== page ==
“The law Macron is not very clear and creates a lot of uncertainty to the point where market players do not know what they can or cannot do, at the risk of facing significant fines.

“In the end it is the consumers [that] lose out.”

The law has yet to be implemented in any other member state in the EU.

NB: Lufthansa website image via Shutterstock.

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Kevin May

About the Writer :: Kevin May

Kevin May was a co-founder and member of the editorial team from September 2009 to June 2017.



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  1. Timothy O'Neil-Dunne

    Let me pose a clear set of questions. If one buys a product from any particular vendor in a particular channel – do I have to expect to pay the same price for that product in all other channels? Does any channel (and player within that channel) have a right to demand automatically that the price must be the same in that channel as any other? Thus logically is it right that one player (other than an approved and correctly mandated regulator) has the ability to regulate how pricing is determined within a channel? I think Mr Klenner probably has a bit of a conflict on his hands. Some of his members would like to see special pricing open into the marketplace – others clearly not. However to claim that abrogating GDS Full Content Agreements is an automatic reason of higher consumer pricing is clearly false. Rather, I would posit that it is indeed the other way round. That restrictive pricing mechanisms such as Full Content Agreements actually not just raise prices but ensure that they stay higher than they need to be and reduce competition. Where I think much of this argumentation falls down is that not all players are paying the same price for the same service. IE if this is all so fair and wonderful why don’t the GDSs actually come out and show us their rates that they are charging in public. Then perhaps we can have a fair marketplace. Try and think of a use case. Let’s say that a non-European airline who has a partnership (no names please – this is theoretical) with a European airline and offers the same seat on the same plane at the same price. However if the GDS fee charged to the not so powerful non-European airline is say 2x or 3x that of its partner – is that fair? Fortunately we live in a (mostly) free market. Let the marketplace decide if LH Group is to be punished for this effort. It is high time that we clear away these restrictive covenants/agreements and that we have a truly open and competitive distribution marketplace. For sure that does not exist at present, and thus anyone who is trying to claim otherwise is not telling the truth.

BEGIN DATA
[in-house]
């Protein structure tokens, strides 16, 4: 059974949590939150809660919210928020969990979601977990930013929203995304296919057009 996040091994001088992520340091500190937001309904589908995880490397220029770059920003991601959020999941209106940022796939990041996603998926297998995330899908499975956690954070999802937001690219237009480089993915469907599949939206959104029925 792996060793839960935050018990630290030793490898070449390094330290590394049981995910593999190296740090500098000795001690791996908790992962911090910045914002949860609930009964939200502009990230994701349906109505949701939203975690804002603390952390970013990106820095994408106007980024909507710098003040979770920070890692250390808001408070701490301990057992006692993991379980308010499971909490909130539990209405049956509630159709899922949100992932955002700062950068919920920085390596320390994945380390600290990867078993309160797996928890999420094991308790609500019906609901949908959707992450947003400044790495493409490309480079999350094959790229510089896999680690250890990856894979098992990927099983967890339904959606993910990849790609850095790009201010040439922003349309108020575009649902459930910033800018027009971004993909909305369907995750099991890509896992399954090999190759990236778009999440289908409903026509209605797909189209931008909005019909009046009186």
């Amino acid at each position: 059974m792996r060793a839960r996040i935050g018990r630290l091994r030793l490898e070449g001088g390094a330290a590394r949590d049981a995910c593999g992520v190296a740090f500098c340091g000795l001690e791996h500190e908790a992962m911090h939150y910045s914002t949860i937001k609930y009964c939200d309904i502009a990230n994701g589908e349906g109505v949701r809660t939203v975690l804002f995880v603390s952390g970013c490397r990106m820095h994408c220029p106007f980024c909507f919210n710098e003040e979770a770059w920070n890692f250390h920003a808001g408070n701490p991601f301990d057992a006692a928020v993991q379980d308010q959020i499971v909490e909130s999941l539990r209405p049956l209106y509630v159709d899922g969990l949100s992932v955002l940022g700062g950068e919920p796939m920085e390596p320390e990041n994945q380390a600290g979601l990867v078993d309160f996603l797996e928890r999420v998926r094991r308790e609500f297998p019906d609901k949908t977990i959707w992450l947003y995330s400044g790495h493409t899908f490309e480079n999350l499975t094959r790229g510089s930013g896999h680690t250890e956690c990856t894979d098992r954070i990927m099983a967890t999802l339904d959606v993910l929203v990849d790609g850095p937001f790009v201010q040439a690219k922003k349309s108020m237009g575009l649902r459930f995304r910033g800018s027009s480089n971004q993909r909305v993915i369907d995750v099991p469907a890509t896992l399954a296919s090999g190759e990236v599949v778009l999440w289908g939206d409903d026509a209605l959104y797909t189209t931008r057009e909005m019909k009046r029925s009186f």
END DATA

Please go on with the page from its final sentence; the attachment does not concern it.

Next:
Just my personal opinion.


  2. Gregg

    What a mess the LH group is! Their monthly work stoppages were enough, now this GDS surcharge. This Corporate Travel Agent is tired of cleaning up their messes. Moving on to other airline suppliers and the consistent products they offer.